What we can offer is to listen and to understand. What we can do is not take sides in an inherently tribal conflict; the kind which survive and thrive off this kind of primitive “them-against-us” attitude.

What we can do is do our bit to foster good relations and diplomacy here, and thus stop trivialising the equally sad, desperate deaths of so many people caught on the two wrong sides of a double-booked Jerusalem.

Not every issue is two sides of a coin, simple, clean cut for your convenience and prepared to debate over in Formal Hall. As Cambridge students, we need to find the courage to sometimes admit “I don’t know.”

  • Best

    Tab article I’ve read in ages.

  • Haze

    “Taking sides” really annoys me as well. I can see the sense in both sides’ approaches: Palestine have the right to be annoyed because Israel aren’t letting them exercise full sovereignty and like to bombard them from time to time; Israel have the right to be annoyed because the Palestinians also like tossing missiles in their direction. The question of “who started it” might resolve this sort of problem in other cases, but this particular issue goes back far too long. The only end to all this I can see is for both sides to attempt to embrace a peaceful resolution – and as long as both sides continue to work against this by bombarding each other I don’t particularly want to support either.

  • North London Jew

    I’ve felt this way for a very long time. but you try telling that to my family…

    • Glaswegian Arab.

      I know right? People just need to chill….

  • Pro-Palestinian Zionist Jew

    I’ve read a lot of shit about this conflict in my time, from both sides, especially in the last couple of months. This is the most mature article I have read about the conflict for a while, probably ever.

  • Tab Reader

    There are too many long words and I don’t understand.
    Is this TCS?

  • this is really fantastic

    I am so sick of people who are themselves unaffected by this fraught and painful conflict picking a side, and then dogmatically failing to understand the humanity on the other – I find it tragic that someone outside of the conflict’s realm of impact can fail to provide the one thing that both sides so desperately need: empathy.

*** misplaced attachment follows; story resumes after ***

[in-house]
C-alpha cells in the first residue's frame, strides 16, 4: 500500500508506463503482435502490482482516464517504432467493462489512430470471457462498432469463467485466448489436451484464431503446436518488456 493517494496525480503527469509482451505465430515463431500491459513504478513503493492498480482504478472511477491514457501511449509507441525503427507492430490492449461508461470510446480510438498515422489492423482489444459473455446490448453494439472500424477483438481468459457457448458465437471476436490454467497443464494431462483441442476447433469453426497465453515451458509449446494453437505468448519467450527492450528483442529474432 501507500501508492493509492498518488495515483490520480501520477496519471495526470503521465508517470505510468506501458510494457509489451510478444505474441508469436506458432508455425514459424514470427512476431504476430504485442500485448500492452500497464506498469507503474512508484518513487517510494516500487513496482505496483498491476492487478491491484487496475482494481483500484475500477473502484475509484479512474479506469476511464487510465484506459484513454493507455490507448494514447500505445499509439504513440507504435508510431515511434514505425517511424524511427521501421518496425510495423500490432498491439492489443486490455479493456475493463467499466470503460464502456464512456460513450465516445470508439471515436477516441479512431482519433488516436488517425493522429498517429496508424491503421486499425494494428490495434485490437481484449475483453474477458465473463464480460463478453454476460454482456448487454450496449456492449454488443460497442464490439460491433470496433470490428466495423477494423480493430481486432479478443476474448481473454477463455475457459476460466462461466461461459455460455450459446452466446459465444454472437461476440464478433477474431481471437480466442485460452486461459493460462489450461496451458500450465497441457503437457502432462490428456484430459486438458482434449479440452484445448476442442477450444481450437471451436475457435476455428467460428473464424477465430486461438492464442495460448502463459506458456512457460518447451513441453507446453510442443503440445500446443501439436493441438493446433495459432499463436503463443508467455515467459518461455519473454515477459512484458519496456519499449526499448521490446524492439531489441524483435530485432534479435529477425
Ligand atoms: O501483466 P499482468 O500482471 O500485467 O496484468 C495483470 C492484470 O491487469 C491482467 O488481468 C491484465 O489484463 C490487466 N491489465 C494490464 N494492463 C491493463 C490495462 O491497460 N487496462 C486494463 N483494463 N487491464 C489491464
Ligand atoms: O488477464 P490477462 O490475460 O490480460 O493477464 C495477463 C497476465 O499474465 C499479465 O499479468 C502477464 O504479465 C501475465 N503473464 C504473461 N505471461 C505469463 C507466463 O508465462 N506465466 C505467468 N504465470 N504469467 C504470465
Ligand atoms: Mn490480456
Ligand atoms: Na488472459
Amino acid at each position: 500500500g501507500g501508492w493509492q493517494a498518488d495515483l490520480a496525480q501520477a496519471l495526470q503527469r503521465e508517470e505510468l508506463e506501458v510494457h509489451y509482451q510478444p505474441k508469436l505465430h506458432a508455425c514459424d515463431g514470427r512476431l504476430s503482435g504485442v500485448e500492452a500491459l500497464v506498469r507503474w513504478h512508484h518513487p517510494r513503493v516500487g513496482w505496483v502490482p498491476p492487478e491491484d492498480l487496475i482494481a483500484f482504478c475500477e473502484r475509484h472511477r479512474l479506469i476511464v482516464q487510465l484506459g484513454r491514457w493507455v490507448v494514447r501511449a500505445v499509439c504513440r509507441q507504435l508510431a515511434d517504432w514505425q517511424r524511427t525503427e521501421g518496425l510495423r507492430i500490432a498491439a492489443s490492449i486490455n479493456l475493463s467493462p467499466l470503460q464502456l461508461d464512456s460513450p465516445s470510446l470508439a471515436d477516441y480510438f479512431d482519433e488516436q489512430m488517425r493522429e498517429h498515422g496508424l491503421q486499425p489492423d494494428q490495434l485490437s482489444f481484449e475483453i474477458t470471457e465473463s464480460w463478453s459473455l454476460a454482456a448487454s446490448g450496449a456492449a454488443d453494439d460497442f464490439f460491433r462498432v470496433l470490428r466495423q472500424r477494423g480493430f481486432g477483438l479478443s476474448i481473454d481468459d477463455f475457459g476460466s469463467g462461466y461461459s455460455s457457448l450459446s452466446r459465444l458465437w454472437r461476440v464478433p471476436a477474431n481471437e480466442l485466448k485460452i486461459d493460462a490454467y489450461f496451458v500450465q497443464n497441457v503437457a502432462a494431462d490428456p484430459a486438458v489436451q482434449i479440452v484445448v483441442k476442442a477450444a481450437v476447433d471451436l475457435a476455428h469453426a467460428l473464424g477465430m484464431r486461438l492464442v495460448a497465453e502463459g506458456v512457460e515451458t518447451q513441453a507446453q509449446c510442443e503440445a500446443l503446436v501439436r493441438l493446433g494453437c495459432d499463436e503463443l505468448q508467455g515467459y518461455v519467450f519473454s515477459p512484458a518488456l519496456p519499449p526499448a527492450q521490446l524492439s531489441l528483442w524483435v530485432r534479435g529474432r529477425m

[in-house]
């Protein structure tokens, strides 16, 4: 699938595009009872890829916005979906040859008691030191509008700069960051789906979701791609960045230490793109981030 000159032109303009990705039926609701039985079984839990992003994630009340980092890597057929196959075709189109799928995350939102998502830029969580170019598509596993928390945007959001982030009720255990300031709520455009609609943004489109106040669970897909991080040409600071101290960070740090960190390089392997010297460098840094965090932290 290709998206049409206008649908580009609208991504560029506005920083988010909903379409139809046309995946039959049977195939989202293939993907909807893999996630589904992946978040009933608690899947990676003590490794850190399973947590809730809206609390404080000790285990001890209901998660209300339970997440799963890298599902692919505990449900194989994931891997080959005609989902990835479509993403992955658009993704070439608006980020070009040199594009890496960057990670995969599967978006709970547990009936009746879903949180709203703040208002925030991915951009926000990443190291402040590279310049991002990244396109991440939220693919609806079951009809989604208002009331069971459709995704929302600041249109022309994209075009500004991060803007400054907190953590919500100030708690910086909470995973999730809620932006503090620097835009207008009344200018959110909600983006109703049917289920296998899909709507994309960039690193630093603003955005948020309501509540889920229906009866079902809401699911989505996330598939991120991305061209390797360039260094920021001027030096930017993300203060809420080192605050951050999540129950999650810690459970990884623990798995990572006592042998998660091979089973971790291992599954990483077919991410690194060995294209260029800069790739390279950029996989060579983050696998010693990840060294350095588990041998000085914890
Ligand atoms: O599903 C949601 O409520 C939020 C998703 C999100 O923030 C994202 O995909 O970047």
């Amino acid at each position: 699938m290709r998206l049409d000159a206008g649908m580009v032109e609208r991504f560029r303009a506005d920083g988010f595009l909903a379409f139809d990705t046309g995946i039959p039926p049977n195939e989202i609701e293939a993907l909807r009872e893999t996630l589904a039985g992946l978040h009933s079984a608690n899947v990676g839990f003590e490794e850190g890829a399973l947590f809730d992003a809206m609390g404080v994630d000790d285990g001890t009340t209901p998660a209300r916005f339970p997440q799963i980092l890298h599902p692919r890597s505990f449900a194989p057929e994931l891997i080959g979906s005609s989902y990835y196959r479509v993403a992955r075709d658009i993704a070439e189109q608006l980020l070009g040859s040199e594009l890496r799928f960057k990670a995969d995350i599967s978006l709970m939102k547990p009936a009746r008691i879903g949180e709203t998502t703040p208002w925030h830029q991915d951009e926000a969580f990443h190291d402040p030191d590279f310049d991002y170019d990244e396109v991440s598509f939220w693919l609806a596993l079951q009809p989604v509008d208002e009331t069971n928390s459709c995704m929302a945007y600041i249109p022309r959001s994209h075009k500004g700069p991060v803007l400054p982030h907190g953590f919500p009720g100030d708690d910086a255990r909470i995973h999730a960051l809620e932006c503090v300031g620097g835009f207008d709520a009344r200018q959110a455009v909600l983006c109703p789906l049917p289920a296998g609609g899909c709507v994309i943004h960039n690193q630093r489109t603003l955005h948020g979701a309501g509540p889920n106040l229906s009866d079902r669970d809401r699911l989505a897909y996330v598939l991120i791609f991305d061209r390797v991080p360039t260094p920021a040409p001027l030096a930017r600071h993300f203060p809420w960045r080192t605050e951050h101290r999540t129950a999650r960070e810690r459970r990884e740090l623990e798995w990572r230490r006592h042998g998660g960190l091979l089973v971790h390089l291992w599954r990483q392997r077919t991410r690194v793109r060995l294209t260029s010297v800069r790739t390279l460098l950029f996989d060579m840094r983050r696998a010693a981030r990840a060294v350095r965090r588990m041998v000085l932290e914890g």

• I


    Having said that, the fact that certain sections of both parties genuinely seem to think that eliminating the other lot is basically holy writ doesn’t get as much attention as it deserves.

  • reader

    There’s no such thing as a “Palestinian”. Arabs started calling themselves that in the 60’s after trying rejecting every peace treaty and trying to destroy Israel time and again.
    I’ve come to accept that Europeans will never stop trying to find any veiled excuse to express their inherited anti-Semitism.

    • wtf

      what about this article is antisemitic
      or any of the comments

    • Jew too.

      Historically speaking, you are correct.
      but look at facts on the ground, in gaza and the WBank: never has the notion of palestinian arab identity been more fraughtly defended and proclaimed. try telling the inhabitants of Shejaiya they’re not palestinians. well then, what are they?

  • So it’s not

    A binary trade off: Very good.

    But then what? We can recognise the stupidity of the usual binary, without resorting to simply reserving any judgement at all (because we’re 19-21?)

  • Ow this fence is now hurting

    I think this is a very good piece, and thanks for writing it Martha. I completely agree, but I also feel like there’s a middle ground between the take-a-side binary and the I-don’t-know-enough-to-solve-this/let’s-just-understand-the-sides position (hope that’s not too much of a caricature of the article, I respect and second the point it’s making).

    If you’re interested in this issue, you should definitely strive to inform yourself, work out what the key sub-issues are, and figure out what you think on each of them. That opinion should be held very humbly – it absolutely should be open to change as you’re exposed to more information! But it’s worth the time and effort.